Wincenty Kadlubek

The following article is from The Great Soviet Encyclopedia (1979). It might be outdated or ideologically biased.

Kadlubek, Wincenty


Born circa 1150, near Stobnicy; died Mar. 8, 1223, at Jędrzejów. Polish chronicler.

From 1207 to 1218, Kadhibek was bishop of Kraków. His Chronicle of the Poles, covering the period to 1202, recounts legends about the ancient history of Poland and is a valuable source for Polish history of the 12th century. Besides glorifying the role of the Catholic Church, Kadlubek advocated the unity of the Polish lands and exalted the ancient history of the Polish people, whom he naïvely numbered among the peoples of classical antiquity.


Monumento Poloniae historica, vol. 2. Lwów, 1872. Pages 191–455.

The Great Soviet Encyclopedia, 3rd Edition (1970-1979). © 2010 The Gale Group, Inc. All rights reserved.
References in periodicals archive ?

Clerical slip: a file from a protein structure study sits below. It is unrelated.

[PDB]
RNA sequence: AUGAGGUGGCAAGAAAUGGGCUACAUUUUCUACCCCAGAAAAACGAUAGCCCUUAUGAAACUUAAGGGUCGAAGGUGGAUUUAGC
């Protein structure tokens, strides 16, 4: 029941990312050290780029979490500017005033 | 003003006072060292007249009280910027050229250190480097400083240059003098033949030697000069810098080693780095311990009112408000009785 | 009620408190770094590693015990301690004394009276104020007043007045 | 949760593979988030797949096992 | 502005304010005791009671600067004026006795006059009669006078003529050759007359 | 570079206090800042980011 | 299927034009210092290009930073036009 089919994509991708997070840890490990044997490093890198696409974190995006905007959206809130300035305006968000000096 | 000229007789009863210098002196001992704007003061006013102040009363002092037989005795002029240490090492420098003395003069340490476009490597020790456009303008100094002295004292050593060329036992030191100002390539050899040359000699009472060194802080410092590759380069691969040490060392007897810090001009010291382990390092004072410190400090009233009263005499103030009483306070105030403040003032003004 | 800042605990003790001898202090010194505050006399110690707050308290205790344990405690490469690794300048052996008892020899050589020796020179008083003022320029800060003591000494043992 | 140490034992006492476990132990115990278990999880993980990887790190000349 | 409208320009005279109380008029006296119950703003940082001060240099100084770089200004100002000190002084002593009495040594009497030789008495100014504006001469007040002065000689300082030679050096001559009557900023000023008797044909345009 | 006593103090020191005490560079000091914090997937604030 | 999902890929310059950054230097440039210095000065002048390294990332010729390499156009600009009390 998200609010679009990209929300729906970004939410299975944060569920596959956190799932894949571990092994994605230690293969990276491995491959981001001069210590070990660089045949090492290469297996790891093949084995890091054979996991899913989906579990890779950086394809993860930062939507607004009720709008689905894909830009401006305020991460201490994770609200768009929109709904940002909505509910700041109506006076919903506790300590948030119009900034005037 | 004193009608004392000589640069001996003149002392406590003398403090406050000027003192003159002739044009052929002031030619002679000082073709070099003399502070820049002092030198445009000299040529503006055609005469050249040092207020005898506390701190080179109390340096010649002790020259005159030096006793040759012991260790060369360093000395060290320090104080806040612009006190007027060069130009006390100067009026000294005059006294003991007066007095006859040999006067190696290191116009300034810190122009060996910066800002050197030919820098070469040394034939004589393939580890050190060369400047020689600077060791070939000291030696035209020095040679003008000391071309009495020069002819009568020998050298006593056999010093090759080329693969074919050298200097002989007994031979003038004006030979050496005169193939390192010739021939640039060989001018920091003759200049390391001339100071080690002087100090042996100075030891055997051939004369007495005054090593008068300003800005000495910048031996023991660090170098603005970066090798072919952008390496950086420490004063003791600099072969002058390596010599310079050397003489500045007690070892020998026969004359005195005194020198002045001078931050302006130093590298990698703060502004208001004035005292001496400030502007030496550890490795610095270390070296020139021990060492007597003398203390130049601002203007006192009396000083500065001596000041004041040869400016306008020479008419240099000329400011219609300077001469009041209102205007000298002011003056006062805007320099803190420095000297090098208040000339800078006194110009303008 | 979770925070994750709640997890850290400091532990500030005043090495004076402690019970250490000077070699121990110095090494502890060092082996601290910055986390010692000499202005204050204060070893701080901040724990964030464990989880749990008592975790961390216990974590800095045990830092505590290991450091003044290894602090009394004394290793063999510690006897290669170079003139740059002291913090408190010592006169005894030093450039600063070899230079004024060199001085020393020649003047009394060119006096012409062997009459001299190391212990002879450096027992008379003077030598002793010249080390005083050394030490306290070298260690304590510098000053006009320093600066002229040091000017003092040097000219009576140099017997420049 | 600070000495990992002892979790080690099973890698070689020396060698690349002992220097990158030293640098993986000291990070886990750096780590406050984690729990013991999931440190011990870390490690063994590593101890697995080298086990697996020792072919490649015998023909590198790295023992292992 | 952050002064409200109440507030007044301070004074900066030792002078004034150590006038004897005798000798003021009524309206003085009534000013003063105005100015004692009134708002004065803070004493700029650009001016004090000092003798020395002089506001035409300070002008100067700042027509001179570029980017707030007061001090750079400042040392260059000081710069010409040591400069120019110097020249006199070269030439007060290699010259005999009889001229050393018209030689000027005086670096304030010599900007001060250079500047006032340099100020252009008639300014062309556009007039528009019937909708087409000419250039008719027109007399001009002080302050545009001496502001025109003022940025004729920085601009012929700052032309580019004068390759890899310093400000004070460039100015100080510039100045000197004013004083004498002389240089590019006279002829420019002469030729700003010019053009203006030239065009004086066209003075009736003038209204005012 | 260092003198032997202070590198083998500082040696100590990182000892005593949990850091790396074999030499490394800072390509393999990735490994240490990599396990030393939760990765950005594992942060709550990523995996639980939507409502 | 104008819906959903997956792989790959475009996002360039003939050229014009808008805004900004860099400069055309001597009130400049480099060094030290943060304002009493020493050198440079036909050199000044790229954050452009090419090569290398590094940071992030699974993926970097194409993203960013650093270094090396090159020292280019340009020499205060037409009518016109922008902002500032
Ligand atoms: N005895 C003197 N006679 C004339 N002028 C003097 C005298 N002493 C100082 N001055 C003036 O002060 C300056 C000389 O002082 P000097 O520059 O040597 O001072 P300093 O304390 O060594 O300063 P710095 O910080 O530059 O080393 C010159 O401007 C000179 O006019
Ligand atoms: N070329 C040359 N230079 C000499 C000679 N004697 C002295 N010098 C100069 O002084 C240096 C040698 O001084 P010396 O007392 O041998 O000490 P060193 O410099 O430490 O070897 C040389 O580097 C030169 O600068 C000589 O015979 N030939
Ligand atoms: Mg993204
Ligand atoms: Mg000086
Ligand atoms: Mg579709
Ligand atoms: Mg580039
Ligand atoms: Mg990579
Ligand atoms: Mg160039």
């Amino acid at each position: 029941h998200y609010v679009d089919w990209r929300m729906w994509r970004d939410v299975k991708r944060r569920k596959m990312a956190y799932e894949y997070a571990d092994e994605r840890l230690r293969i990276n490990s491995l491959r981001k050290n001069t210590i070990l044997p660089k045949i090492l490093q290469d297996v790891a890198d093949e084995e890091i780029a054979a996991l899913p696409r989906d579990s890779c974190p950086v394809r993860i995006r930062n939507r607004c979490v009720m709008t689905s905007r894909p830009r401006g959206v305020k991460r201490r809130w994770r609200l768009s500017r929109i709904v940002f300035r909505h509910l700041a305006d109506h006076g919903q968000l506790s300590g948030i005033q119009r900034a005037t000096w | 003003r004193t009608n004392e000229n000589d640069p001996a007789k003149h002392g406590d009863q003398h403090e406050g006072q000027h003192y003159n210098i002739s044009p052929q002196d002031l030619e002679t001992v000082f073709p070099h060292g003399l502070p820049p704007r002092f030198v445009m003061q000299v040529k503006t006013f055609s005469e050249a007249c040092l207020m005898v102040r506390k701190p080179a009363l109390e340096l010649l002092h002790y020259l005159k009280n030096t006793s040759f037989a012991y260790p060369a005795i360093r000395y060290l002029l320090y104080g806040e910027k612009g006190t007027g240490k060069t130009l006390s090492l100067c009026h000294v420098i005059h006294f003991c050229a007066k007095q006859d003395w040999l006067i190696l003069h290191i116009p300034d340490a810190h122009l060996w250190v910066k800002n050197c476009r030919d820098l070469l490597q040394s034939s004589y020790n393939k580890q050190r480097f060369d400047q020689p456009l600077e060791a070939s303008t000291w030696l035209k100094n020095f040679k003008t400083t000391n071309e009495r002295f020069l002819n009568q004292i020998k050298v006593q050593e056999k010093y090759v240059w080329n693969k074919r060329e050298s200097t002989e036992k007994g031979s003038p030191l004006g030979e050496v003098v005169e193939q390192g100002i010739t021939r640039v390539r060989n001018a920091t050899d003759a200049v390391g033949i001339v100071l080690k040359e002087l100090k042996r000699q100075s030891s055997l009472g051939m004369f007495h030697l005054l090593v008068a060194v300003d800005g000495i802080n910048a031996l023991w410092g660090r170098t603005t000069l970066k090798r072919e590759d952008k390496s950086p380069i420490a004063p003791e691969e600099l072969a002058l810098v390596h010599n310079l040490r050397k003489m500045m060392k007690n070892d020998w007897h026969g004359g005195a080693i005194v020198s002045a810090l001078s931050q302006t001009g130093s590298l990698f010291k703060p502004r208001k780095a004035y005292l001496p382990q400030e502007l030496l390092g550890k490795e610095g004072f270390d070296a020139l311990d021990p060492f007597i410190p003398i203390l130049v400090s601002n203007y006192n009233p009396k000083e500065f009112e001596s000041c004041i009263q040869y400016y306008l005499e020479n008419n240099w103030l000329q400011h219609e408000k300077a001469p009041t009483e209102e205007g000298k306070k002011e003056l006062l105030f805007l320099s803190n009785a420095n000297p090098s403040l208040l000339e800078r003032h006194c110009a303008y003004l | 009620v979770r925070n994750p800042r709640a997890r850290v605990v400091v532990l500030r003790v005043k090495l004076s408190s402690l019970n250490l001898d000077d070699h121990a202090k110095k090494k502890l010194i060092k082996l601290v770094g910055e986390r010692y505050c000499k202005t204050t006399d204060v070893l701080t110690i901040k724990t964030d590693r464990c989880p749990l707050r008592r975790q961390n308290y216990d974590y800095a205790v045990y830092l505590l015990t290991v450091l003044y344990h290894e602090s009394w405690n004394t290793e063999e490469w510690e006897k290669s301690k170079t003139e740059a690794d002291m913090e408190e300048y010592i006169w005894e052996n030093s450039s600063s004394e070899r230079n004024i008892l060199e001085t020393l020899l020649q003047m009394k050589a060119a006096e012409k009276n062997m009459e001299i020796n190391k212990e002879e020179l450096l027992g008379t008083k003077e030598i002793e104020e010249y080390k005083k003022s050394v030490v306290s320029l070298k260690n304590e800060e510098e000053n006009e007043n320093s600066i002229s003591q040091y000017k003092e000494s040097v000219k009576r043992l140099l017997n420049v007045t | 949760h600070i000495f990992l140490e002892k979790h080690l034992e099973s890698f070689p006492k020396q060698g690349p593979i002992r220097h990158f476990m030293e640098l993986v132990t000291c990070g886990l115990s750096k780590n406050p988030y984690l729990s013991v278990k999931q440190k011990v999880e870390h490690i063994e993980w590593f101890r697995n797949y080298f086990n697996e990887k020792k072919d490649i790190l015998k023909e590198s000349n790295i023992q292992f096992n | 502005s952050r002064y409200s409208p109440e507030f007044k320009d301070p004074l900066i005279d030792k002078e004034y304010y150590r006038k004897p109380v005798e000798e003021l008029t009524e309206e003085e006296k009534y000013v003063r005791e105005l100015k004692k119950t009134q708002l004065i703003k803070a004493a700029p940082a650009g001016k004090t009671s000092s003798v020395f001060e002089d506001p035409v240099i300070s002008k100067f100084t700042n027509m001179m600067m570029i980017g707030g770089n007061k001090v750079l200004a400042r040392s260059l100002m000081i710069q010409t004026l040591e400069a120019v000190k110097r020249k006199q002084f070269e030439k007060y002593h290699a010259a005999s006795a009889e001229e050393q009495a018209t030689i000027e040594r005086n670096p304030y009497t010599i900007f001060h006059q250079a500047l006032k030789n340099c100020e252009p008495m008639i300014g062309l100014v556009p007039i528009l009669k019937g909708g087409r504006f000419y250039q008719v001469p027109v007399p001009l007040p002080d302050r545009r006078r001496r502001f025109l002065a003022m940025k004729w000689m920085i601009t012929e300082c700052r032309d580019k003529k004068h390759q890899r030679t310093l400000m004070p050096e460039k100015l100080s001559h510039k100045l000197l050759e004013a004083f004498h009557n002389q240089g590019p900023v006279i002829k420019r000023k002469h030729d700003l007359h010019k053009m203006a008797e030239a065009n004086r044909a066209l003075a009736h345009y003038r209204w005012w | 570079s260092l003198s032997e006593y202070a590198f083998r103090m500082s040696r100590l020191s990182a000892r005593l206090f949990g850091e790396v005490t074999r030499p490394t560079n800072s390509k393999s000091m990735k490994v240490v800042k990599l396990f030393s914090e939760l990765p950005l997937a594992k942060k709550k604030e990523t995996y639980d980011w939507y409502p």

Punishments imposed by Mieszko III for killing a Jew: as recorded in Wincenty Kadlubek's Chronicle, the punishment was the same as for an act of sacrilege or insult against the King; the parents of youth harassing Jews were either fined or sentenced to work in salt mines.
about thirteenth-century Polish historian Wincenty Kadlubek prompts two reflections.
When studies of the Polish past began to be written in partitioned Poland in the nineteenth and twentieth centuries, the current historical methodologies such as scientism and positivism failed to provide tools to properly assess Wincenty Kadlubek's Chronicles of the Kings and Princes of Poland, a thirteenth-century text.
Wincenty Kadlubek (1150-1223) became Bishop of Krakow in 1207.
[6.] Marian Plezia, Scripta minora: Lacina sredniowieczna i Wincenty Kadlubek (DWN, 2001).